Arabidopsis Thaliana for Spaceflight Applications – Preparing Dormant Biology for Passive Stowage and On Orbit Activation

Natasha Sng, Jordan Callaham, Robert J Ferl, Anna-Lisa Paul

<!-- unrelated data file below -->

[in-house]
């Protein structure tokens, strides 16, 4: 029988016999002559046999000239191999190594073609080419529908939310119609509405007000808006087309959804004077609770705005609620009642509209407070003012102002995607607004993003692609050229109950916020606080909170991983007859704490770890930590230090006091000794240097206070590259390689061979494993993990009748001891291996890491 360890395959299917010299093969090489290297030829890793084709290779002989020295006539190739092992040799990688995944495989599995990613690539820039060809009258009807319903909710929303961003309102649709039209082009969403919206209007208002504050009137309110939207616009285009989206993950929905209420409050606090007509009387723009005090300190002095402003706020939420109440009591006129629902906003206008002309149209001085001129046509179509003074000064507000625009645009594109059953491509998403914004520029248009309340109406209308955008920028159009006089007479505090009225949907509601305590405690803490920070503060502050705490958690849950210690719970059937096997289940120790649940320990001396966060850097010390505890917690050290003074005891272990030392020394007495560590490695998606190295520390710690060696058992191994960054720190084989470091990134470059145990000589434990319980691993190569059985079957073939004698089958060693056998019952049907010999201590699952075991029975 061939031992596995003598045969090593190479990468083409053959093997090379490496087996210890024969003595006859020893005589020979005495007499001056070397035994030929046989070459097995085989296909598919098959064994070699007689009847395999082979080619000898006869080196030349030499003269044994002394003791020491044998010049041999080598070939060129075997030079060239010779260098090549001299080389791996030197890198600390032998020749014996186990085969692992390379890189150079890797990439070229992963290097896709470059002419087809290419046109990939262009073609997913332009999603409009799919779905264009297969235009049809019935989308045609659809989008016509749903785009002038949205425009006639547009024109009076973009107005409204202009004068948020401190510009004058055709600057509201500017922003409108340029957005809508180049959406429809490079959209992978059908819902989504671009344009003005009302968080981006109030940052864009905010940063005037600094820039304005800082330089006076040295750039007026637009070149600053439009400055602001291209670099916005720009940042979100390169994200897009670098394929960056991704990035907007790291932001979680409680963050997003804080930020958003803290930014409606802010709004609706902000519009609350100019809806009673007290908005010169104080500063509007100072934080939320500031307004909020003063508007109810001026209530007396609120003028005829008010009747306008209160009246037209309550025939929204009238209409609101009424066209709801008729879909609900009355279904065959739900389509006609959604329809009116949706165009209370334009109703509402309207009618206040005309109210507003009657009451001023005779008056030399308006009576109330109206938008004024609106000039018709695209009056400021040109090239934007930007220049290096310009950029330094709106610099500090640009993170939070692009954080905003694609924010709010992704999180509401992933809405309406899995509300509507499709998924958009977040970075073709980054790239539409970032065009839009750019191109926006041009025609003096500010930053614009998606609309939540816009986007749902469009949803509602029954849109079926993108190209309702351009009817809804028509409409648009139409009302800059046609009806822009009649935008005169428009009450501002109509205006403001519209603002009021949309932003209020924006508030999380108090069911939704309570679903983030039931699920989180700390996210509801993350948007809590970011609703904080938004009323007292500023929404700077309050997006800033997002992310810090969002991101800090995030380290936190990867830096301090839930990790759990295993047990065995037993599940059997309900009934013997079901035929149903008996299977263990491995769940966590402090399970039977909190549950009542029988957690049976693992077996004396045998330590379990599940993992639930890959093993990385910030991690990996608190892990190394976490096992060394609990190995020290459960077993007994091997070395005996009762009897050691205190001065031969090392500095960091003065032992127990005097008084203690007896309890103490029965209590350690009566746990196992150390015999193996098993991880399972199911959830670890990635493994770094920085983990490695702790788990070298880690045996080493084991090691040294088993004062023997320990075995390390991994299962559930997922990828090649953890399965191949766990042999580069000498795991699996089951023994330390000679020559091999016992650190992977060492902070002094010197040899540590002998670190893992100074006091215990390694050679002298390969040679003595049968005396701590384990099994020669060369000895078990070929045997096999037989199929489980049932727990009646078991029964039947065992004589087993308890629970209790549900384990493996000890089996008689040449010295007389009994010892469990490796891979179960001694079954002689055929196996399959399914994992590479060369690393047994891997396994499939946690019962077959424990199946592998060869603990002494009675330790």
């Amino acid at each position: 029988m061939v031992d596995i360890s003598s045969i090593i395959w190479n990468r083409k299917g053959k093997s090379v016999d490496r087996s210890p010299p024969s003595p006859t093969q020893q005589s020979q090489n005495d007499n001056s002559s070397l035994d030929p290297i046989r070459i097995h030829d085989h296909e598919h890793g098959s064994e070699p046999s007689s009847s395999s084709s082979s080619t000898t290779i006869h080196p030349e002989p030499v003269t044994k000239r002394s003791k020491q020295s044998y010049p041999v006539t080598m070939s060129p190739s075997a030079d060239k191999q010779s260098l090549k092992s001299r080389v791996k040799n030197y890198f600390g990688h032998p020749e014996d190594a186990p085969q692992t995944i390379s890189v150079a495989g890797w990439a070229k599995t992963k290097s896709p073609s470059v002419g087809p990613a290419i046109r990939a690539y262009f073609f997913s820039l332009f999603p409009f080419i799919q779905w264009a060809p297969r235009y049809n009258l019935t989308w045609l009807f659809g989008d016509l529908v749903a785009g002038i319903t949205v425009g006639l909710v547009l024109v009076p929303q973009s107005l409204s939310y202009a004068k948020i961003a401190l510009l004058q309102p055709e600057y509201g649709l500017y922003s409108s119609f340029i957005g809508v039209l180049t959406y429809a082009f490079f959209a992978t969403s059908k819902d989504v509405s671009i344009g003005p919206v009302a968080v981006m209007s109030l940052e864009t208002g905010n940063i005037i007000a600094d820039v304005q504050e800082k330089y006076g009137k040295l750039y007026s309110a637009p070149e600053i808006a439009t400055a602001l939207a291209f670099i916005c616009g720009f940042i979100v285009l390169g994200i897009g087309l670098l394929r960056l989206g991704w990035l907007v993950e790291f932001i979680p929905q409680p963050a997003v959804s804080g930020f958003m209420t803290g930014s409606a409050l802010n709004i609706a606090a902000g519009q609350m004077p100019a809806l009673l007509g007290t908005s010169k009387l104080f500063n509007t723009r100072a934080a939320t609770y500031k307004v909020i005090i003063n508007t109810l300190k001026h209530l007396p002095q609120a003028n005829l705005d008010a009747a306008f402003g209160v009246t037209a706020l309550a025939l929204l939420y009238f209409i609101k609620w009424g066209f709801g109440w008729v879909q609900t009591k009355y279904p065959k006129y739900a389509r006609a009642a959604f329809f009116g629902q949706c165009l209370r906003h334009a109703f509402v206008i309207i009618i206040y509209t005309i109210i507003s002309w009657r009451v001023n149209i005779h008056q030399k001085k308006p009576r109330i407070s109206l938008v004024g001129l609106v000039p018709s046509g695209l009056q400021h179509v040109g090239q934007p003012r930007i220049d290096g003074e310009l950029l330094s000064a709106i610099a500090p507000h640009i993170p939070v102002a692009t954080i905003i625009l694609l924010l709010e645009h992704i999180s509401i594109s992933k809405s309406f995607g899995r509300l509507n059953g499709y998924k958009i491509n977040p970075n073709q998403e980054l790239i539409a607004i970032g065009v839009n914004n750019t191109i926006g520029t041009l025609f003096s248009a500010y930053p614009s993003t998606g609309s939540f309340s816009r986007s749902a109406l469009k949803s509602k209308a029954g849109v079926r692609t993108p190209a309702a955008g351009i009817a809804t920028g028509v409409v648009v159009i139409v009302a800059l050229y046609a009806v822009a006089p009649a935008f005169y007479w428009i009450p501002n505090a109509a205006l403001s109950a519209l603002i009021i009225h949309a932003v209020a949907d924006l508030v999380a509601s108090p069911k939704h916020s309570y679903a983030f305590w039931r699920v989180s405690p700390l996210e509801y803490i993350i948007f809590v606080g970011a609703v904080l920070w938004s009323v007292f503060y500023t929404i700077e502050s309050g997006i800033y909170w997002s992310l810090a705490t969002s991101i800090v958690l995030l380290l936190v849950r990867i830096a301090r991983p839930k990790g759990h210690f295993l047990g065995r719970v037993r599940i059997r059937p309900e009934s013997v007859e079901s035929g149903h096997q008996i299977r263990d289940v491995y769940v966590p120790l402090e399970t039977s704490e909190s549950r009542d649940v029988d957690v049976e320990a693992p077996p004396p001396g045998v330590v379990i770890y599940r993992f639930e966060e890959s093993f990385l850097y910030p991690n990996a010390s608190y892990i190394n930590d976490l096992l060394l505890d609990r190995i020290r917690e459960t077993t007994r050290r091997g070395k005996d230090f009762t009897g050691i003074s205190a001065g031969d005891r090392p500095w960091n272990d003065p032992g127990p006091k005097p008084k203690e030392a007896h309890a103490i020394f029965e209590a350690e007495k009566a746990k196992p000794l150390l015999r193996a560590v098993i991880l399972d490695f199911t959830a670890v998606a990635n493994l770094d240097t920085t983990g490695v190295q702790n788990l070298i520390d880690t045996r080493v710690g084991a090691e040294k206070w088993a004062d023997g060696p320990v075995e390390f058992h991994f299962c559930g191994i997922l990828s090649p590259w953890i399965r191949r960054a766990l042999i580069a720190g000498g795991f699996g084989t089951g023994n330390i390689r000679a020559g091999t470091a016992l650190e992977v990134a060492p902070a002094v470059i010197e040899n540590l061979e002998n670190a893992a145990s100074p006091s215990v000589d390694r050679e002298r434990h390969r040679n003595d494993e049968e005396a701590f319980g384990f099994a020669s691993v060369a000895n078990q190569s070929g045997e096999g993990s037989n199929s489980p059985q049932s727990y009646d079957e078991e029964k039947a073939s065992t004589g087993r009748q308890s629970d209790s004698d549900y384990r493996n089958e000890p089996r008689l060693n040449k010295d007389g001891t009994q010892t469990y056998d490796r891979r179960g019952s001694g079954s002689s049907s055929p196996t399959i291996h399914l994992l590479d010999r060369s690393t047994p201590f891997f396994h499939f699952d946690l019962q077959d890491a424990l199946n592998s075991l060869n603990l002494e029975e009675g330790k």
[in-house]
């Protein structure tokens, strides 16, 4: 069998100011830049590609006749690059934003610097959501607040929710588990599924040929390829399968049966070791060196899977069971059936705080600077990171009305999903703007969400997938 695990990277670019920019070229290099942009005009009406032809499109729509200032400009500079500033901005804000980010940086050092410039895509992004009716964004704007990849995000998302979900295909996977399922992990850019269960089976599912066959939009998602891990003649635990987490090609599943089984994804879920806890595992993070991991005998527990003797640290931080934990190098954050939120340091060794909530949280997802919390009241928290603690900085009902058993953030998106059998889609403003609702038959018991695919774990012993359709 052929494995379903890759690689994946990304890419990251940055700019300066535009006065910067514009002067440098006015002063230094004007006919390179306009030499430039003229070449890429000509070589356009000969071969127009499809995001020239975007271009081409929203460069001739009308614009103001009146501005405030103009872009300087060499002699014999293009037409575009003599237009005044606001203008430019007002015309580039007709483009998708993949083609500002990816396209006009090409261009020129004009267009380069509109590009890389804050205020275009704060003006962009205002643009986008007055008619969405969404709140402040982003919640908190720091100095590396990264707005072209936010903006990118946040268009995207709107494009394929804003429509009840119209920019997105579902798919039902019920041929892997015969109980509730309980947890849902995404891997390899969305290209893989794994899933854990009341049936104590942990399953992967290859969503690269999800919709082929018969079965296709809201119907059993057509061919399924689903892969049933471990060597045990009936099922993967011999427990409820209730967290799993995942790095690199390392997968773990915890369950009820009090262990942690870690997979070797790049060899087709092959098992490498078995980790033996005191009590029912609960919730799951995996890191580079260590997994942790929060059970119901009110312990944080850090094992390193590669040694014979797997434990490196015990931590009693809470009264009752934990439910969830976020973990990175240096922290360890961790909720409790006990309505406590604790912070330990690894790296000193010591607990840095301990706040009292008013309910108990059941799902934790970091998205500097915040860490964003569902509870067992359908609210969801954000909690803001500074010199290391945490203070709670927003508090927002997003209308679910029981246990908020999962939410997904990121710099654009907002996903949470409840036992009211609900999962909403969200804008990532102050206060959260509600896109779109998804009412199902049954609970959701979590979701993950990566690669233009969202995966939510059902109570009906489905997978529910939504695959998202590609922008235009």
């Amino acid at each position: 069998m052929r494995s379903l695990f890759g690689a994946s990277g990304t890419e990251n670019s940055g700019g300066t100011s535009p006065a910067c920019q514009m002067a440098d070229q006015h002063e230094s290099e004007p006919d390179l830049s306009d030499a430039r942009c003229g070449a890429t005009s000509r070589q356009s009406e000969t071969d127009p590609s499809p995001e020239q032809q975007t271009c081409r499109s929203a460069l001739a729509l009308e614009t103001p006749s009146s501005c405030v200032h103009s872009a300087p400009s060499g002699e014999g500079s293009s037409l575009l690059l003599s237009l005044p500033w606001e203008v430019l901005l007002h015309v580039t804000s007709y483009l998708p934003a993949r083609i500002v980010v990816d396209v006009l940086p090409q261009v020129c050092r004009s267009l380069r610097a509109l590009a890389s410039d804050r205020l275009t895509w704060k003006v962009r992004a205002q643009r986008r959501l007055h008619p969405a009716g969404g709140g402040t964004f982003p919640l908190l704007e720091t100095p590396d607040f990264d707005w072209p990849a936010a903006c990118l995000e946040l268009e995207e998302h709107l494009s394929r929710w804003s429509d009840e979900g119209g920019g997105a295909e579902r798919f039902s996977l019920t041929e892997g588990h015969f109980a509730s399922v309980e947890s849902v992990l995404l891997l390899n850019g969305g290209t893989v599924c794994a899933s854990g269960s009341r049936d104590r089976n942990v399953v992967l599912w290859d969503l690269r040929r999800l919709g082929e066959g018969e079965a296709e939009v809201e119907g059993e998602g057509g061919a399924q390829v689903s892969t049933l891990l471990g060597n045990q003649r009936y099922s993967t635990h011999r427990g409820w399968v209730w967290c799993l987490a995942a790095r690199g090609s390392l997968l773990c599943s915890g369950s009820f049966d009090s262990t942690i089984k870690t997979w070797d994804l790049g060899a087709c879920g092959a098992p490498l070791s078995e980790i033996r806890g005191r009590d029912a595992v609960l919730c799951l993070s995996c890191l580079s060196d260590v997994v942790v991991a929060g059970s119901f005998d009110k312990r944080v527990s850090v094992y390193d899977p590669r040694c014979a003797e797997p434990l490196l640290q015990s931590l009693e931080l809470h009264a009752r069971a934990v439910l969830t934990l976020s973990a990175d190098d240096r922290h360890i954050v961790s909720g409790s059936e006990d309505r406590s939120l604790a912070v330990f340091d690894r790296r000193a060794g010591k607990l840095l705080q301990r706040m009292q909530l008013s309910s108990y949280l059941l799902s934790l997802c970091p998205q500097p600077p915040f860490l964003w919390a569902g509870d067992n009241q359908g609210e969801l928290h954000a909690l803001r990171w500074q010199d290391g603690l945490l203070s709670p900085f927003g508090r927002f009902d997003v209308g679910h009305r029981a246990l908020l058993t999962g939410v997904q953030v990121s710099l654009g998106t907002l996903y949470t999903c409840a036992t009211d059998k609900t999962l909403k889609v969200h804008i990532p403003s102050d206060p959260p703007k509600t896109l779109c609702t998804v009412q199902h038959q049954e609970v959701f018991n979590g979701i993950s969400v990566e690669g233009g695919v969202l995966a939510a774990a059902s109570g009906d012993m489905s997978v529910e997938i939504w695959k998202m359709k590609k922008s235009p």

Biological experiments on orbit that demonstrate the effects of gravity on plants require precise control of the initiation of plant development. Preserving seed dormancy is critical to experiments that endeavor to study the effects of the orbital environment independent of contributions from either a normal gravity or launch. However, spaceflight experiments are often tightly constrained with respect to the configuration of the biology and associated hardware, and it is rarely possible to launch dry seeds separated from their growth substrate. Described here are techniques established to maintain viable seeds that can remain dormant for up to a month at room temperature hydrated on Phytagel growth medium. The configuration can also accommodate sporadic exposure to light for quick inspection for any breaks in dormancy and for contamination. The data presented outline the preparation of sealed, Phytagel media plates of dormant Arabidopsis thaliana seed that can be activated in situ by exposure to light. Although designed primarily for spaceflight scenarios where seeded plates must be prepared ahead of time without access to cold storage, these protocols can be adapted for any field application where it is desirable to transport dormant, seeded plates to a remote location where it would not be possible to prepare sterile culture plates.


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